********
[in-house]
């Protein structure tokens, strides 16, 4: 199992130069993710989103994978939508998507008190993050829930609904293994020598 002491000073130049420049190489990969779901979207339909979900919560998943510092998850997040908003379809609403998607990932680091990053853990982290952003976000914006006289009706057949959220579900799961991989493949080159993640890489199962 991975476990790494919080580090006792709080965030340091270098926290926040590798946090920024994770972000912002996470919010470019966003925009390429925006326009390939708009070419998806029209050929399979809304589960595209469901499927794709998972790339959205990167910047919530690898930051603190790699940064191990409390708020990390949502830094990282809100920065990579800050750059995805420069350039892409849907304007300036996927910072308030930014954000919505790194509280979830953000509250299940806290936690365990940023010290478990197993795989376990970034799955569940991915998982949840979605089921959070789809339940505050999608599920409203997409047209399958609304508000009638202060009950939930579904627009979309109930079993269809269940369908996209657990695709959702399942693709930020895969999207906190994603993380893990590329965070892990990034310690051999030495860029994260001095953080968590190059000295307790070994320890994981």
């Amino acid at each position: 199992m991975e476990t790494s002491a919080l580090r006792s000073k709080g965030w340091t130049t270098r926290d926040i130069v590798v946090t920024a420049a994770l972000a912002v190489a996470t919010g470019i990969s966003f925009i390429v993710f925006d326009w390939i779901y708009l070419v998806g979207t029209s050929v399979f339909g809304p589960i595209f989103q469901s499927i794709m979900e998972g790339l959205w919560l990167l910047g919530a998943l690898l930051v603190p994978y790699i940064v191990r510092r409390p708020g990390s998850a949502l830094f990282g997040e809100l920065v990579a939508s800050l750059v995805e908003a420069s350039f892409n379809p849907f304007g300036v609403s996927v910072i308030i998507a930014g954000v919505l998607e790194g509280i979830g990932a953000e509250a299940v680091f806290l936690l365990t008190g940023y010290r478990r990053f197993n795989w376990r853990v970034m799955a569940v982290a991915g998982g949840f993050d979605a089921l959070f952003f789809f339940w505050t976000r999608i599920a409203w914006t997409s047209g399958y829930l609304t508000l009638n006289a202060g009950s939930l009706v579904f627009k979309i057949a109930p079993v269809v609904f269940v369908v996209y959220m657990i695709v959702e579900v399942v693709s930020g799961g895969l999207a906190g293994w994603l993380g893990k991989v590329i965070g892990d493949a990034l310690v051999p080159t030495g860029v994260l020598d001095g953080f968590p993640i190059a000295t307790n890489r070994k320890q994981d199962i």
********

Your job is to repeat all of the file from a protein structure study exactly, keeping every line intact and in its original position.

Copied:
[in-house]
């Protein structure tokens, strides 16, 4: 199992130069993710989103994978939508998507008190993050829930609904293994020598 002491000073130049420049190489990969779901979207339909979900919560998943510092998850997040908003379809609403998607990932680091990053853990982290952003976000914006006289009706057949959220579900799961991989493949080159993640890489199962 991975476990790494919080580090006792709080965030340091270098926290926040590798946090920024994770972000912002996470919010470019966003925009390429925006326009390939708009070419998806029209050929399979809304589960595209469901499927794709998972790339959205990167910047919530690898930051603190790699940064191990409390708020990390949502830094990282809100920065990579800050750059995805420069350039892409849907304007300036996927910072308030930014954000919505790194509280979830953000509250299940806290936690365990940023010290478990197993795989376990970034799955569940991915998982949840979605089921959070789809339940505050999608599920409203997409047209399958609304508000009638202060009950939930579904627009979309109930079993269809269940369908996209657990695709959702399942693709930020895969999207906190994603993380893990590329965070892990990034310690051999030495860029994260001095953080968590190059000295307790070994320890994981």
């Amino acid at each position: 199992m991975e476990t790494s002491a919080l580090r006792s000073k709080g965030w340091t130049t270098r926290d926040i130069v590798v946090t920024a420049a994770l972000a912002v190489a996470t919010g470019i990969s966003f925009i390429v993710f925006d326009w390939i779901y708009l070419v998806g979207t029209s050929v399979f339909g809304p589960i595209f989103q469901s499927i794709m979900e998972g790339l959205w919560l990167l910047g919530a998943l690898l930051v603190p994978y790699i940064v191990r510092r409390p708020g990390s998850a949502l830094f990282g997040e809100l920065v990579a939508s800050l750059v995805e908003a420069s350039f892409n379809p849907f304007g300036v609403s996927v910072i308030i998507a930014g954000v919505l998607e790194g509280i979830g990932a953000e509250a299940v680091f806290l936690l365990t008190g940023y010290r478990r990053f197993n795989w376990r853990v970034m799955a569940v982290a991915g998982g949840f993050d979605a089921l959070f952003f789809f339940w505050t976000r999608i599920a409203w914006t997409s047209g399958y829930l609304t508000l009638n006289a202060g009950s939930l009706v579904f627009k979309i057949a109930p079993v269809v609904f269940v369908v996209y959220m657990i695709v959702e579900v399942v693709s930020g799961g895969l999207a906190g293994w994603l993380g893990k991989v590329i965070g892990d493949a990034l310690v051999p080159t030495g860029v994260l020598d001095g953080f968590p993640i190059a000295t307790n890489r070994k320890q994981d199962i």